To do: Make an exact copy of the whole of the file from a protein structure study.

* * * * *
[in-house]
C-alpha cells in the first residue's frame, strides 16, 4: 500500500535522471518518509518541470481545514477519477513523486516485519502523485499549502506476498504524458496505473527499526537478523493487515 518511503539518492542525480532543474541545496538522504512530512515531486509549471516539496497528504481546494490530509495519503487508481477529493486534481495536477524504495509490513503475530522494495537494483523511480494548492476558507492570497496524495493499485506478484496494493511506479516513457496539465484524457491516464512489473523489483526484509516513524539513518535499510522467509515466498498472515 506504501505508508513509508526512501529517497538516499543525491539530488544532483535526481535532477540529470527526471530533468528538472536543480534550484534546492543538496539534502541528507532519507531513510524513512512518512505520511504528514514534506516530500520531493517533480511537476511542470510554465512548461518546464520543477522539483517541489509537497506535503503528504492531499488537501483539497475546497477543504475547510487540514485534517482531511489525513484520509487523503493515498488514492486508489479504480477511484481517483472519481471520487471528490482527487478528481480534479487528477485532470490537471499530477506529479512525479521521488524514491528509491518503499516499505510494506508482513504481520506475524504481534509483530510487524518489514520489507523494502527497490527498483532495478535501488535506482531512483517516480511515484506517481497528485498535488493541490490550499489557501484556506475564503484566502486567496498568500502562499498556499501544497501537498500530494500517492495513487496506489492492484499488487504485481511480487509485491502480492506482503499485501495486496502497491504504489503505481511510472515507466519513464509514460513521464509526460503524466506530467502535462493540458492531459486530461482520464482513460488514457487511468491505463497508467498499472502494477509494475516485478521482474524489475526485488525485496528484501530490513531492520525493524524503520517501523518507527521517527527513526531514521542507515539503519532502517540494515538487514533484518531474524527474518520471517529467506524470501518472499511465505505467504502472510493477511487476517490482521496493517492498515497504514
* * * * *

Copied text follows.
[in-house]
C-alpha cells in the first residue's frame, strides 16, 4: 500500500535522471518518509518541470481545514477519477513523486516485519502523485499549502506476498504524458496505473527499526537478523493487515 518511503539518492542525480532543474541545496538522504512530512515531486509549471516539496497528504481546494490530509495519503487508481477529493486534481495536477524504495509490513503475530522494495537494483523511480494548492476558507492570497496524495493499485506478484496494493511506479516513457496539465484524457491516464512489473523489483526484509516513524539513518535499510522467509515466498498472515 506504501505508508513509508526512501529517497538516499543525491539530488544532483535526481535532477540529470527526471530533468528538472536543480534550484534546492543538496539534502541528507532519507531513510524513512512518512505520511504528514514534506516530500520531493517533480511537476511542470510554465512548461518546464520543477522539483517541489509537497506535503503528504492531499488537501483539497475546497477543504475547510487540514485534517482531511489525513484520509487523503493515498488514492486508489479504480477511484481517483472519481471520487471528490482527487478528481480534479487528477485532470490537471499530477506529479512525479521521488524514491528509491518503499516499505510494506508482513504481520506475524504481534509483530510487524518489514520489507523494502527497490527498483532495478535501488535506482531512483517516480511515484506517481497528485498535488493541490490550499489557501484556506475564503484566502486567496498568500502562499498556499501544497501537498500530494500517492495513487496506489492492484499488487504485481511480487509485491502480492506482503499485501495486496502497491504504489503505481511510472515507466519513464509514460513521464509526460503524466506530467502535462493540458492531459486530461482520464482513460488514457487511468491505463497508467498499472502494477509494475516485478521482474524489475526485488525485496528484501530490513531492520525493524524503520517501523518507527521517527527513526531514521542507515539503519532502517540494515538487514533484518531474524527474518520471517529467506524470501518472499511465505505467504502472510493477511487476517490482521496493517492498515497504514